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Acting Attorney General Henry Warns of Super Bowl LVII Scams

From a press release

Acting Attorney General Michelle Henry and her office’s Bureau of Consumer Protection issued a warning to Pennsylvanians to be alert for scams when purchasing Super Bowl LII tickets or other products relating to the event. Consumers and sports fans can be scammed and end up buying fraudulent tickets or products without realizing it.

“Everyone enjoys the Super Bowl, and in Pennsylvania, we are all excited that the Philadelphia Eagles are heading to the big game again,” Acting Attorney General Henry said. “However, big sporting events like the Super Bowl also attract scam artists, and our Bureau of Consumer Protection stands ready to protect consumers if something goes wrong with their ticket purchases.”

Acting Attorney General Henry and the Office of Attorney General’s Bureau of Consumer Protection are asking Pennsylvania consumers to follow these tips when buying Super Bowl tickets or Super Bowl-related merchandise:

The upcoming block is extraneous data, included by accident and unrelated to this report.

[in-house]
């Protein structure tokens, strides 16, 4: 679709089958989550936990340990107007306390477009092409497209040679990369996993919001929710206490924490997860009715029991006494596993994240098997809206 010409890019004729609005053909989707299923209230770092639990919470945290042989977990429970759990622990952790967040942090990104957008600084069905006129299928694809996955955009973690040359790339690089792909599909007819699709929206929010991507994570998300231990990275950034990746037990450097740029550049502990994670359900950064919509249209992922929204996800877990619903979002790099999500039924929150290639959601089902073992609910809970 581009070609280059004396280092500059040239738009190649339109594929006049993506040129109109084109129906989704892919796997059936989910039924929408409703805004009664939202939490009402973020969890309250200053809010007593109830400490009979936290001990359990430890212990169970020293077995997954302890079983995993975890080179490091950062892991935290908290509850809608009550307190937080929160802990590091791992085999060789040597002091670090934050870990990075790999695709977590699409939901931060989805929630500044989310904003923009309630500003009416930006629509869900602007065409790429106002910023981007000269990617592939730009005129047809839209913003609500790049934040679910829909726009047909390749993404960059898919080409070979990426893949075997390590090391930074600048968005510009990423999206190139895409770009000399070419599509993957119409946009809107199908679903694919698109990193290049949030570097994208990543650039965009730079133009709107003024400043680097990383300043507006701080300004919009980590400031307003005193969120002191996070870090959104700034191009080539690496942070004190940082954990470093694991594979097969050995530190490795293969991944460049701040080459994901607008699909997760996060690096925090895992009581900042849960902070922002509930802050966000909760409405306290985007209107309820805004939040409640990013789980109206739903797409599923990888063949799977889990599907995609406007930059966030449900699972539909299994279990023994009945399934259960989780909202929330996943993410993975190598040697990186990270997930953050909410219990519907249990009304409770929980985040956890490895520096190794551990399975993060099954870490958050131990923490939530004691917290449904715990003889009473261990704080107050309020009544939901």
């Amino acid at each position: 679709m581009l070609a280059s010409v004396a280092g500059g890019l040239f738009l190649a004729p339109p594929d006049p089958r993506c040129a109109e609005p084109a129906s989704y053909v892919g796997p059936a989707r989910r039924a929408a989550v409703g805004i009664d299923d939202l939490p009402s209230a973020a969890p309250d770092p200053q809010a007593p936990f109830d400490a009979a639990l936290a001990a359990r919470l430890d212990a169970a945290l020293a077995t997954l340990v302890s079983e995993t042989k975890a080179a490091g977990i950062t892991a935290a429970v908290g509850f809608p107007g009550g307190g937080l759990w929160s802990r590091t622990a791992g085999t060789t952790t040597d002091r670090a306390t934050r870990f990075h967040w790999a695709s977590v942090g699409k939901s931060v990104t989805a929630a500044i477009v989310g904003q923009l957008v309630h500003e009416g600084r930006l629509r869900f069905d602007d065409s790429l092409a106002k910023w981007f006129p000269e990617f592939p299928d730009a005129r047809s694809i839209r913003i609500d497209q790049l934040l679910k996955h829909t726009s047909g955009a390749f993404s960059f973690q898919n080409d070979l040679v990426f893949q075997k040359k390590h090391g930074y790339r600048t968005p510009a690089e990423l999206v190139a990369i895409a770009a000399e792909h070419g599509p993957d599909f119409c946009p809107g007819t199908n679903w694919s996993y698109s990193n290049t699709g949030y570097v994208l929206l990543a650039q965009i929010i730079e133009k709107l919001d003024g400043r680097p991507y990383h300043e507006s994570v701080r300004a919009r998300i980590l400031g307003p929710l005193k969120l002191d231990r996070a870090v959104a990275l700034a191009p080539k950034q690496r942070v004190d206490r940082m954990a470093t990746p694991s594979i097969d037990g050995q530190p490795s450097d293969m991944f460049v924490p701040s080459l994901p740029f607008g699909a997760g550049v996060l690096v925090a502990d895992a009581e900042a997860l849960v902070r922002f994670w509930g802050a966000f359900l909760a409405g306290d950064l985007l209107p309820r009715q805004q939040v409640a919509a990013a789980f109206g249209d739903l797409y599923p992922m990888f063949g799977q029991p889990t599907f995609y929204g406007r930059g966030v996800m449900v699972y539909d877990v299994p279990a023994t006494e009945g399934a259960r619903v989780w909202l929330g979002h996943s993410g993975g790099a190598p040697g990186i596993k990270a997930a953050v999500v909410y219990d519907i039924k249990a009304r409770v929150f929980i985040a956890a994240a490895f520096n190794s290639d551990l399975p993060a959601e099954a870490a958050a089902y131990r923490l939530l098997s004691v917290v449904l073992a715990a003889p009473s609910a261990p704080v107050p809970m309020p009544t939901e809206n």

Watch the websites you visit. As a consumer, you should not click on banner ads or pop-ups on a legitimate website (like StubHub or Ticketmaster) that may take you to a different website. You lose all protections and guarantees once you leave a legitimate website in favor of discounted tickets or other promises somewhere else.

Review your cart before checking out when purchasing tickets through a website. Many online ticket resale platforms will charge fees at checkout.  Review your purchase prior to hitting the final checkout button for any additional charges and fees added to the final purchase price.

Be cautious of using search engines to find potential ticket sellers. Less reputable websites offering ticket sales will ramp up advertising before events like the Super Bowl, increasing their website traffic. Stick to websites you are familiar with, and read the URL of the website you visit. Scam artists often make minor changes to an actual website’s URL to bring a false sense of legitimacy to the website – a practice known as spoofing. Look for spelling or grammatical mistakes – a tip-off to fake websites.